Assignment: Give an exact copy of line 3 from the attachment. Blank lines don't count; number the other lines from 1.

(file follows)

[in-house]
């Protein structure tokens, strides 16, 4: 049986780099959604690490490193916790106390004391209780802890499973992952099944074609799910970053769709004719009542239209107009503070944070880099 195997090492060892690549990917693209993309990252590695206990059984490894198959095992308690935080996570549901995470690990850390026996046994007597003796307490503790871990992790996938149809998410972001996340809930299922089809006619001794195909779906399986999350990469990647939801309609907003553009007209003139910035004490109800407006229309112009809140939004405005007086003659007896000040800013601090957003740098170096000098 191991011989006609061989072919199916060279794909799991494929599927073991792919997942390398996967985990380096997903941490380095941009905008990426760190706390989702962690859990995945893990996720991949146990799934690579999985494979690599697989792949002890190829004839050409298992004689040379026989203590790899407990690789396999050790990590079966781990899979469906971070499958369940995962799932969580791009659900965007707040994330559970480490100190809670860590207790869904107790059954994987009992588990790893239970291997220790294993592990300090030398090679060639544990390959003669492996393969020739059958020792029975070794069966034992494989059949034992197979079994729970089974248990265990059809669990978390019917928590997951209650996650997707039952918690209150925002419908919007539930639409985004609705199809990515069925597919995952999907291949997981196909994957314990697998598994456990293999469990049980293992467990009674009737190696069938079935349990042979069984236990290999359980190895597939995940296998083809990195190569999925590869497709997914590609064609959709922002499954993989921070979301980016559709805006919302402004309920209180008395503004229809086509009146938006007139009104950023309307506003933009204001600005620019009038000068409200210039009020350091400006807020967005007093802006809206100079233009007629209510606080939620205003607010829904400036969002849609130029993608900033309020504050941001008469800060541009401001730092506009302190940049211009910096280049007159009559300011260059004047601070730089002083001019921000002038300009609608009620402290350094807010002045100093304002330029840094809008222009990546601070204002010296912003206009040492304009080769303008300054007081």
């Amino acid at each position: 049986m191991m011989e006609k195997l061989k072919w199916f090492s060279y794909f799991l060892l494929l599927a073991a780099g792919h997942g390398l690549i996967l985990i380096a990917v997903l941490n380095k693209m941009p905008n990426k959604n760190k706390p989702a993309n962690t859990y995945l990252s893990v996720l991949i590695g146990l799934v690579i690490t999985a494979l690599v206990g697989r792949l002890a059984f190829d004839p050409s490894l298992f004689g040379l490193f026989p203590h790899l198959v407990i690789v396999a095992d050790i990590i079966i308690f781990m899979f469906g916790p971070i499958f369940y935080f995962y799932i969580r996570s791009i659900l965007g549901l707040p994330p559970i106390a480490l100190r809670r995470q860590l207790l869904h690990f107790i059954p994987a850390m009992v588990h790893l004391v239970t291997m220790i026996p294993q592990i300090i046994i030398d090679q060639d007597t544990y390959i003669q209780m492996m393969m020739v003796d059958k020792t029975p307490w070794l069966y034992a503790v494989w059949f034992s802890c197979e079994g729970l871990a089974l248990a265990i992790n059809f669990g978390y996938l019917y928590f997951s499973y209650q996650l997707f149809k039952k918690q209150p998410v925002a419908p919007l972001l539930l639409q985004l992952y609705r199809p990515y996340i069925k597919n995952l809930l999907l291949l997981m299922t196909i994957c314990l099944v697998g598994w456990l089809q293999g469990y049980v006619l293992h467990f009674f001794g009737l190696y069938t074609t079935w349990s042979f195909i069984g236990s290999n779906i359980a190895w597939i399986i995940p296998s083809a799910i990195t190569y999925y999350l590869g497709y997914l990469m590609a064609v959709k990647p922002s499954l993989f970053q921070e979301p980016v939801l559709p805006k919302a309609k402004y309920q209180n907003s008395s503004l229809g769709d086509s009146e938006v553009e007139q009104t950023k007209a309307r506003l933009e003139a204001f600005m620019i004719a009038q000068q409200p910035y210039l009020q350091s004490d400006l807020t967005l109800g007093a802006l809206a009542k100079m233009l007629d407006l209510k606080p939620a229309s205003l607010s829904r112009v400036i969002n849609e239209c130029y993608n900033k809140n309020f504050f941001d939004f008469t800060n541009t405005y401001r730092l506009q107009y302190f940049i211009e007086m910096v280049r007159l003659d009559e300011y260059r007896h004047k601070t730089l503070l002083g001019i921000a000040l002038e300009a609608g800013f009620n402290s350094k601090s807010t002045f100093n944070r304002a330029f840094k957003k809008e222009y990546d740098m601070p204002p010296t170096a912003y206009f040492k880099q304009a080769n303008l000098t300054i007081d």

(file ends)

């Amino acid at each position: 049986m191991m011989e006609k195997l061989k072919w199916f090492s060279y794909f799991l060892l494929l599927a073991a780099g792919h997942g390398l690549i996967l985990i380096a990917v997903l941490n380095k693209m941009p905008n990426k959604n760190k706390p989702a993309n962690t859990y995945l990252s893990v996720l991949i590695g146990l799934v690579i690490t999985a494979l690599v206990g697989r792949l002890a059984f190829d004839p050409s490894l298992f004689g040379l490193f026989p203590h790899l198959v407990i690789v396999a095992d050790i990590i079966i308690f781990m899979f469906g916790p971070i499958f369940y935080f995962y799932i969580r996570s791009i659900l965007g549901l707040p994330p559970i106390a480490l100190r809670r995470q860590l207790l869904h690990f107790i059954p994987a850390m009992v588990h790893l004391v239970t291997m220790i026996p294993q592990i300090i046994i030398d090679q060639d007597t544990y390959i003669q209780m492996m393969m020739v003796d059958k020792t029975p307490w070794l069966y034992a503790v494989w059949f034992s802890c197979e079994g729970l871990a089974l248990a265990i992790n059809f669990g978390y996938l019917y928590f997951s499973y209650q996650l997707f149809k039952k918690q209150p998410v925002a419908p919007l972001l539930l639409q985004l992952y609705r199809p990515y996340i069925k597919n995952l809930l999907l291949l997981m299922t196909i994957c314990l099944v697998g598994w456990l089809q293999g469990y049980v006619l293992h467990f009674f001794g009737l190696y069938t074609t079935w349990s042979f195909i069984g236990s290999n779906i359980a190895w597939i399986i995940p296998s083809a799910i990195t190569y999925y999350l590869g497709y997914l990469m590609a064609v959709k990647p922002s499954l993989f970053q921070e979301p980016v939801l559709p805006k919302a309609k402004y309920q209180n907003s008395s503004l229809g769709d086509s009146e938006v553009e007139q009104t950023k007209a309307r506003l933009e003139a204001f600005m620019i004719a009038q000068q409200p910035y210039l009020q350091s004490d400006l807020t967005l109800g007093a802006l809206a009542k100079m233009l007629d407006l209510k606080p939620a229309s205003l607010s829904r112009v400036i969002n849609e239209c130029y993608n900033k809140n309020f504050f941001d939004f008469t800060n541009t405005y401001r730092l506009q107009y302190f940049i211009e007086m910096v280049r007159l003659d009559e300011y260059r007896h004047k601070t730089l503070l002083g001019i921000a000040l002038e300009a609608g800013f009620n402290s350094k601090s807010t002045f100093n944070r304002a330029f840094k957003k809008e222009y990546d740098m601070p204002p010296t170096a912003y206009f040492k880099q304009a080769n303008l000098t300054i007081d």